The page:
FILM / Sailing the ocean blues: 1492: Conquest of Paradise (15) Ridley Scott (US); Prague (12) Ian Sellar (UK/Fr); Buffy the Vampire Slayer (12) Fran Rubel Kuzui (US); Moonrise (U) David Blyth (NZ); Tombstone for Fireflies (no cert) Isao Takahata (Jap)

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The Independent Culture
It was an enterprise on a vast, one might even say a heroic scale, undertaken against the odds and dogged by some bitter reversals. Other men got there first, and now the radicals and anti-imperialists are sneering at the accomplishment and saying that history would have been the better had it never been undertaken. And yet here it is. 1492: Conquest of Paradise, a film by Ridley Scott, and the last big cinematic flourish of a busy quincentennial year. A good thing, then, or a bad thing?

Well, the anti-Columbus faction will no doubt continue to be outraged at the almost unmitigatedly heroic light in which the film's central figure is cast. Brief hints that the navigator might have been a poor husband and father, a faker and a bit of a chancer are rapidly subsumed into the lumbering charm of Gerard Depardieu's portrayal. His Columbus is an archetypal Hollywood-style visionary who is part Renaissance Man (he models his first New World city on plans by Leonardo da Vinci), part rugged Frontiersman. Amerigo Vespucci may have beaten him to the mainland, but it is Columbus who is shown to have been truly and prematurely stuffed with the Yankee virtues of stubbornness, self-reliance and a refusal to knuckle down to Church or State.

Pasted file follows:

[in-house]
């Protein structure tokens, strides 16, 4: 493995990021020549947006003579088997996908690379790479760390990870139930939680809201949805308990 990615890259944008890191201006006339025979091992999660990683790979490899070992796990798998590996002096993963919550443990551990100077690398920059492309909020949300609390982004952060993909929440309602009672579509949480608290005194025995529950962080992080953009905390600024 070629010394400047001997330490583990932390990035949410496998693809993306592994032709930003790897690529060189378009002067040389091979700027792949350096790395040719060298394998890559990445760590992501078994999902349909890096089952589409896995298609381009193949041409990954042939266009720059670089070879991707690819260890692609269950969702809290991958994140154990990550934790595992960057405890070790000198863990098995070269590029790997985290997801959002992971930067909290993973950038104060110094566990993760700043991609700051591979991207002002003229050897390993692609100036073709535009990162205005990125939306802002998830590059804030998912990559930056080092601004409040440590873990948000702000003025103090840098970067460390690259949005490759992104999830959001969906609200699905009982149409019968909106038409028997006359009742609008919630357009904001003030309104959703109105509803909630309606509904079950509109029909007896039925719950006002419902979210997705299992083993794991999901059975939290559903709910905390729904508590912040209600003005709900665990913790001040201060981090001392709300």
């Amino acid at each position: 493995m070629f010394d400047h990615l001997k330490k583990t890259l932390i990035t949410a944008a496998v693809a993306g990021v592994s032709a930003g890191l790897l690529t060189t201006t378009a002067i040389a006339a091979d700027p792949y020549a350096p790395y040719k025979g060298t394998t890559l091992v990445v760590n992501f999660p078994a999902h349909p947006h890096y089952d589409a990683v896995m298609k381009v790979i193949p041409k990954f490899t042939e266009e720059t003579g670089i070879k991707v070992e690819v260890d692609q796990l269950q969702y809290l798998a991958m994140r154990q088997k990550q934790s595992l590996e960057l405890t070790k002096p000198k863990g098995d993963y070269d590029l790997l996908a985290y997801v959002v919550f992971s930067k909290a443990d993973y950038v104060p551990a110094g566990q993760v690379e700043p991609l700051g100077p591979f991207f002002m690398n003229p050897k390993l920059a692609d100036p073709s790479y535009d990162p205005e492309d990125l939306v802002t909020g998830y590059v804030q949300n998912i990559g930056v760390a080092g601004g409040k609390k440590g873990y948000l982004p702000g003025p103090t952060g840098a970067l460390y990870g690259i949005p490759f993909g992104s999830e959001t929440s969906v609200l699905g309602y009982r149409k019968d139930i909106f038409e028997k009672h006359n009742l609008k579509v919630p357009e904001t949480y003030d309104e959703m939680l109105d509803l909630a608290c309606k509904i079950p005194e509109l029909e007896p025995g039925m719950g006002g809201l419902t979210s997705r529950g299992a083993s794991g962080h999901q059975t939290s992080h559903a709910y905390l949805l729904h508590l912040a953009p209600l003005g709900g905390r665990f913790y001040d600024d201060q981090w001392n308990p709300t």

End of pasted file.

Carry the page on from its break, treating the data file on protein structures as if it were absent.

Not that the film is overtly gung-ho: on the contrary, 1492 is crammed with ideological appeasement gestures, beginning with its sub-title - which nods to a book by the Green activist Kirkpatrick Sale - and encompass a view of the hero as a racial egalitarian and proto-ecologist. Even Islam gets a good notice, in the form of Spanish regret at the fall of Granada: 'It's a tragic victory for us, we're losing a great culture.' (Though the structure of her screenplay is solid enough, much of Roselyne Bosch's clunking dialogue is pitched at this Freshman Civics level.)

The film is concerned, that is, to identify the general murders, thefts and rapes brought in Columbus's wake as accidental rather than necessary features of the push west. Evil is an attribute reserved either for the Church, which conducts messy auto-da-fes, or for a few twisted aristocrats such as Adrian de Moxica (Michael Wincott), who wears a dandified black outfit so that it is easier to tell that he's a baddy. Apparent moral: if only Columbus had been left to his own devices, Eden would not have fallen.

Justifiable or not, Depardieu's Columbus needs this clean moral slate so that Scott can go about his business of whipping up visual thrills, shocks and uplift without provoking qualms. Much of this aspect of 1492 is splendid: the problem of underlining the drama of that first landfall has been solved with brilliant simplicity by setting it all in a fog which suddenly parts, like a curtain being drawn aside, to reveal sumptuous jungle. And when it comes to the sight of mainsails swelling, booms rising, lubbers straining and suchlike, well, dull would be the heart that did not stir.